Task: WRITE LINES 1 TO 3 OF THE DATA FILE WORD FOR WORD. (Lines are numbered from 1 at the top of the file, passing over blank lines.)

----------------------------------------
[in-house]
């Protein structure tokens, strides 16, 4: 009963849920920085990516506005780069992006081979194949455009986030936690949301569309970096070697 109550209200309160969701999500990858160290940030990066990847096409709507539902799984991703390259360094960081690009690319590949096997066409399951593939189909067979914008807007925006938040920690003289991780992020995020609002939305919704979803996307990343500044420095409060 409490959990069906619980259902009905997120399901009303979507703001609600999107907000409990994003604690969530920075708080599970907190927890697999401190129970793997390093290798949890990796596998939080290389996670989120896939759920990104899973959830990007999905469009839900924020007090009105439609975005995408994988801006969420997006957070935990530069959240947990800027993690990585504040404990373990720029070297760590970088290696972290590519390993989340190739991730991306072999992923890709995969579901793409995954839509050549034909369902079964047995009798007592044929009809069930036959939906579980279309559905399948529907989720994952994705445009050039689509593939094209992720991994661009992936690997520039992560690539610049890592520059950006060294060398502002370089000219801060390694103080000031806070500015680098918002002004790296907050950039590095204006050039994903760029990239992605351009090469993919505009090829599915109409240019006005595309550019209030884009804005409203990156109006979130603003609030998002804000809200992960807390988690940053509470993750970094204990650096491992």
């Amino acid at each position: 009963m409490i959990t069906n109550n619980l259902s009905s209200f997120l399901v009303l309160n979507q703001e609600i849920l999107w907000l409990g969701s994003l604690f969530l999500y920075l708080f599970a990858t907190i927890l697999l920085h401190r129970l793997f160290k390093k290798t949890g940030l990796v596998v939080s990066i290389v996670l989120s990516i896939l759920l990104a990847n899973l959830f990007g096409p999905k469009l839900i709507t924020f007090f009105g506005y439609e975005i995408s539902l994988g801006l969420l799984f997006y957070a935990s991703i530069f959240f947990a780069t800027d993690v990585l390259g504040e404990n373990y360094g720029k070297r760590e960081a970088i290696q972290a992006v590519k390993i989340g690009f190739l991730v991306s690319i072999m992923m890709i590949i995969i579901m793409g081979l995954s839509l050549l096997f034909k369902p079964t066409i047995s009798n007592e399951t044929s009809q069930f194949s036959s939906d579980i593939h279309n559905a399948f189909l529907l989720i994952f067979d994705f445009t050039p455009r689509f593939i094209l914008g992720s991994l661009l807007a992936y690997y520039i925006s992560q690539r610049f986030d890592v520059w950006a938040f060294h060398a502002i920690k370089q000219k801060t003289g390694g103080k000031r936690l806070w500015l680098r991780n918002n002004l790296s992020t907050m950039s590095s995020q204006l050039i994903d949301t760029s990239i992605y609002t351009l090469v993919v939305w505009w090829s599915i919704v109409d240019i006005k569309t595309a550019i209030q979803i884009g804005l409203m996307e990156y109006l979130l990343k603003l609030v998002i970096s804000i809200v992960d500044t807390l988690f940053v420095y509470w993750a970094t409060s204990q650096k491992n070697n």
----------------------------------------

[in-house]
């Protein structure tokens, strides 16, 4: 009963849920920085990516506005780069992006081979194949455009986030936690949301569309970096070697 109550209200309160969701999500990858160290940030990066990847096409709507539902799984991703390259360094960081690009690319590949096997066409399951593939189909067979914008807007925006938040920690003289991780992020995020609002939305919704979803996307990343500044420095409060 409490959990069906619980259902009905997120399901009303979507703001609600999107907000409990994003604690969530920075708080599970907190927890697999401190129970793997390093290798949890990796596998939080290389996670989120896939759920990104899973959830990007999905469009839900924020007090009105439609975005995408994988801006969420997006957070935990530069959240947990800027993690990585504040404990373990720029070297760590970088290696972290590519390993989340190739991730991306072999992923890709995969579901793409995954839509050549034909369902079964047995009798007592044929009809069930036959939906579980279309559905399948529907989720994952994705445009050039689509593939094209992720991994661009992936690997520039992560690539610049890592520059950006060294060398502002370089000219801060390694103080000031806070500015680098918002002004790296907050950039590095204006050039994903760029990239992605351009090469993919505009090829599915109409240019006005595309550019209030884009804005409203990156109006979130603003609030998002804000809200992960807390988690940053509470993750970094204990650096491992």
């Amino acid at each position: 009963m409490i959990t069906n109550n619980l259902s009905s209200f997120l399901v009303l309160n979507q703001e609600i849920l999107w907000l409990g969701s994003l604690f969530l999500y920075l708080f599970a990858t907190i927890l697999l920085h401190r129970l793997f160290k390093k290798t949890g940030l990796v596998v939080s990066i290389v996670l989120s990516i896939l759920l990104a990847n899973l959830f990007g096409p999905k469009l839900i709507t924020f007090f009105g506005y439609e975005i995408s539902l994988g801006l969420l799984f997006y957070a935990s991703i530069f959240f947990a780069t800027d993690v990585l390259g504040e404990n373990y360094g720029k070297r760590e960081a970088i290696q972290a992006v590519k390993i989340g690009f190739l991730v991306s690319i072999m992923m890709i590949i995969i579901m793409g081979l995954s839509l050549l096997f034909k369902p079964t066409i047995s009798n007592e399951t044929s009809q069930f194949s036959s939906d579980i593939h279309n559905a399948f189909l529907l989720i994952f067979d994705f445009t050039p455009r689509f593939i094209l914008g992720s991994l661009l807007a992936y690997y520039i925006s992560q690539r610049f986030d890592v520059w950006a938040f060294h060398a502002i920690k370089q000219k801060t003289g390694g103080k000031r936690l806070w500015l680098r991780n918002n002004l790296s992020t907050m950039s590095s995020q204006l050039i994903d949301t760029s990239i992605y609002t351009l090469v993919v939305w505009w090829s599915i919704v109409d240019i006005k569309t595309a550019i209030q979803i884009g804005l409203m996307e990156y109006l979130l990343k603003l609030v998002i970096s804000i809200v992960d500044t807390l988690f940053v420095y509470w993750a970094t409060s204990q650096k491992n070697n």